Suishinshi Masahide was a main contributor towards the forging of tant during this age. There are now only prehistoric tant being used in combat. Meiji to present Many tant were forged before World War II, due to the restoration of the Emperor to power. Members of the Imperial Court began wearing the set of tachi and tant once more, and the number of tant in existence increased dramatically.
After World War II, a restriction on sword forging caused tant manufacture to fall very low.  American and European interest in Japanese martial arts since the war created a demand for the tant outside Japan from the 1960s through the present time. Types of tant Blade types The general blade shape is approximately 25 cm long, 17 mm wide (near the tang), 8.0 mm thick (near the tang) and approximately straight. Actual historical examples would vary in length, width, thickness and curvature.
The hira and kiriha sides of the katakiriha blade have been swapped to allow the tip to point consistently to the left while still showing the chisel-like side. Hira: A very common tant form with no shinogi, the edge bevels reaching all the way from the edge (ha) to the back (mune) with no separate flats in between, creating an almost triangular cross-section (the back is ridged, as on most other blade forms, so the cross-section is actually an extremely asymmetrical diamond shape; on shinogi zukuri blades it is hexagonal). It is extremely common due to the simplicity of its design. Shinogi: This is the most common type of blade geometry for long swords, but tant made in this form are very rare, usually created from cut-down blades when a longer sword has been broken.
Shinogi means the central ridge that runs along the length of the blade between the edge bevels and the body of the blade. Osoraku: Osoraku zukuri features an extremely long o-kissaki type point, over half the blade's length. Shobu: A common blade type that is very similar to the shinogi zukuri, except that it lacks a yokote, the distinct angle between the long cutting edge and the point section, and instead the edge curves smoothly and uninterrupted into the point. Unokubi: An uncommon tant style akin to the kanmuri-otoshi, with a back that grows abruptly thinner around the middle of the blade, but in the unokubi zukuri it regains its thickness just before the point.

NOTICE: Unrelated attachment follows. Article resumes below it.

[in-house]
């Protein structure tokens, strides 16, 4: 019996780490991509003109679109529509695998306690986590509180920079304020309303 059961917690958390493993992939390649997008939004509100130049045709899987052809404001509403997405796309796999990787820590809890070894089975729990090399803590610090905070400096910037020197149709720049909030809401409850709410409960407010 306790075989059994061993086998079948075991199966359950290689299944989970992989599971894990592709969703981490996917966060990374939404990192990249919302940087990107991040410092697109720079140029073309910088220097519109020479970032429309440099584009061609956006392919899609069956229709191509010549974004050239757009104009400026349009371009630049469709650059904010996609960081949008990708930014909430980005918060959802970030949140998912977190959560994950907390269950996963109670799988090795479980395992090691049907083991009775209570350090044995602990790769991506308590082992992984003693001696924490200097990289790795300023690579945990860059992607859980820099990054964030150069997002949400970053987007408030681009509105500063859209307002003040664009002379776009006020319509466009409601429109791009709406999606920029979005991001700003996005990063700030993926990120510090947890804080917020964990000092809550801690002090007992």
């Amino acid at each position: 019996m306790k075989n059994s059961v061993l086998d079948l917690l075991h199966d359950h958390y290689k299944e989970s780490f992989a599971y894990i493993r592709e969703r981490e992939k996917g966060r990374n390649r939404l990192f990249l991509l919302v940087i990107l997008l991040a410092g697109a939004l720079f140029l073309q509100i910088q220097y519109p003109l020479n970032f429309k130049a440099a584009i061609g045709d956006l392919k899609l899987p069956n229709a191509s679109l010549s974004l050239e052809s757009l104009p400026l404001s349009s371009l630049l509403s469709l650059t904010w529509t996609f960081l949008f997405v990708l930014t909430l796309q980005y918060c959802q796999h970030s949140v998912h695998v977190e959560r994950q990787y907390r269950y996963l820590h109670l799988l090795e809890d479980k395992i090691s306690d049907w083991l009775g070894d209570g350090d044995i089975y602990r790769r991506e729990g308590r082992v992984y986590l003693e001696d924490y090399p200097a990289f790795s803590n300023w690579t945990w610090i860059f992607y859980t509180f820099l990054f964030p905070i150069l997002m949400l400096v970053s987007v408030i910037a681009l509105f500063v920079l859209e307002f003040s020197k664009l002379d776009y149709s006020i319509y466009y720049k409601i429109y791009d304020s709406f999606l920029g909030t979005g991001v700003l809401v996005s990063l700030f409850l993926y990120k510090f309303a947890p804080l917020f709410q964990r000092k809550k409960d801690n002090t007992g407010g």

There is normally a short, wide groove extending to the midway point on the blade. Kanmuri-otoshi: These tant were shaped in hira or shobu style but from about half way to the tip the back edge was sharpened though this second edge was not particularly sharp. They had a groove running halfway up the blade and were similar to the unokubi style tant.
Kissaki-moroha: A rare blade type with a double-edged point. Unlike the later kanmuri-otoshi the tip had a distinct shape unlike any other tanto: the back edge would curve slightly downwards so that the point was lower than the back of the blade whereas other tanto had the point in line with the back of the blade. Often they had a wide groove in the base half.
The most well known historical blade of this type is the tachi Kogarasu Maru, "Little Crow", one of the National Treasures of Japan. Moroha: A rare, double-edged tant type that has a diamond-shaped cross-section.The blade tapers to a point and contains a shinogi that runs to the point. Yoroi toshi or yoroi doshi: tant that have particularly thick cross-sections for armor-piercing duty. Katakiriha: An asymmetric tant form, sharpened only on one side to create a chisel-shaped cross-section. Kubikiri: A very rare type; the sharpened blade is on the inside curve rather than the outside. It has no sharpened point, making it difficult to use in battle and enshrouding the weapon in mystery.
Kubikiri can be roughly translated to "head cutter". According to one myth, they were carried by attendants of samurai for cutting off the heads of fallen enemies. There are other speculations existing about the kubikiri's possible uses. Perhaps they were used by doctors or carried by high-ranking officials as a badge is worn today.
They could also have been used for cutting charcoal or incense, or used as an artistic tool for pruning bonsai trees. Hochogata: A tant form that is commonly described as a short, wide, hira.
The hochogata was one of the blade type that the legendary swordsmith Masamune favored. Mountings (koshirae) Aikuchi: The aikuchi is a tant koshirae where the fuchi is flush with the mouth of the sheath. Aikuchi normally have plain wooden hilts, and many forms of aikuchi have kashira that are made from animal horns.
Hamidashi: The hamidashi is a tant koshirae that features a small handguard. The item "Japanese trophy item WWII GI Estate Rare Tanto Samurai sword Signed Yukimitu" is in sale since Sunday, August 30, 2020. This item is in the category "Collectibles\Militaria\WW II (1939-45)\Original Period Items\Japan\Edged Weapons". The seller is "pa-history-coll" and is located in New York, New York.This item can be shipped to United States.